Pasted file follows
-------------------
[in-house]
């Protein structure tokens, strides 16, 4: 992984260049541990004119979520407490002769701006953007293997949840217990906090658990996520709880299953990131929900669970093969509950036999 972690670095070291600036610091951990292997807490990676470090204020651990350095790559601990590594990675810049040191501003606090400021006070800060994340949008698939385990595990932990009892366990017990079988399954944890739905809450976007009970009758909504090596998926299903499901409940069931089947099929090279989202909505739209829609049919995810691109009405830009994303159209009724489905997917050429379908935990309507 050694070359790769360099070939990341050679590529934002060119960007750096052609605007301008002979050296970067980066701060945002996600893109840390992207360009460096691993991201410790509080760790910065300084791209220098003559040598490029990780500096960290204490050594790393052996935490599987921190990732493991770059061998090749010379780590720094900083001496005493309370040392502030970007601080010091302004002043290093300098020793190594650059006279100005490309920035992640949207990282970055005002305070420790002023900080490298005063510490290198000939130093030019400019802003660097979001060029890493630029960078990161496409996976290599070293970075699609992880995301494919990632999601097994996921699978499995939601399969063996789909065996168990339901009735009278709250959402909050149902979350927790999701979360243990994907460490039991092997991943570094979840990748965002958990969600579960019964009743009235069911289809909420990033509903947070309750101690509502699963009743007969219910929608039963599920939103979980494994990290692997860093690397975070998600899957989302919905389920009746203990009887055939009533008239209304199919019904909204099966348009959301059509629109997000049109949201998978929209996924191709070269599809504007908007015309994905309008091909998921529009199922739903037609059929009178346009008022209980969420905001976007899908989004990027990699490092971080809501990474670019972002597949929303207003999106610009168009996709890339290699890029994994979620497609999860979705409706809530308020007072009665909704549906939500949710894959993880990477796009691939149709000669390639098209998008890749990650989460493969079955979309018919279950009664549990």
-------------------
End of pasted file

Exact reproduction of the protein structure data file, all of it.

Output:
[in-house]
């Protein structure tokens, strides 16, 4: 992984260049541990004119979520407490002769701006953007293997949840217990906090658990996520709880299953990131929900669970093969509950036999 972690670095070291600036610091951990292997807490990676470090204020651990350095790559601990590594990675810049040191501003606090400021006070800060994340949008698939385990595990932990009892366990017990079988399954944890739905809450976007009970009758909504090596998926299903499901409940069931089947099929090279989202909505739209829609049919995810691109009405830009994303159209009724489905997917050429379908935990309507 050694070359790769360099070939990341050679590529934002060119960007750096052609605007301008002979050296970067980066701060945002996600893109840390992207360009460096691993991201410790509080760790910065300084791209220098003559040598490029990780500096960290204490050594790393052996935490599987921190990732493991770059061998090749010379780590720094900083001496005493309370040392502030970007601080010091302004002043290093300098020793190594650059006279100005490309920035992640949207990282970055005002305070420790002023900080490298005063510490290198000939130093030019400019802003660097979001060029890493630029960078990161496409996976290599070293970075699609992880995301494919990632999601097994996921699978499995939601399969063996789909065996168990339901009735009278709250959402909050149902979350927790999701979360243990994907460490039991092997991943570094979840990748965002958990969600579960019964009743009235069911289809909420990033509903947070309750101690509502699963009743007969219910929608039963599920939103979980494994990290692997860093690397975070998600899957989302919905389920009746203990009887055939009533008239209304199919019904909204099966348009959301059509629109997000049109949201998978929209996924191709070269599809504007908007015309994905309008091909998921529009199922739903037609059929009178346009008022209980969420905001976007899908989004990027990699490092971080809501990474670019972002597949929303207003999106610009168009996709890339290699890029994994979620497609999860979705409706809530308020007072009665909704549906939500949710894959993880990477796009691939149709000669390639098209998008890749990650989460493969079955979309018919279950009664549990």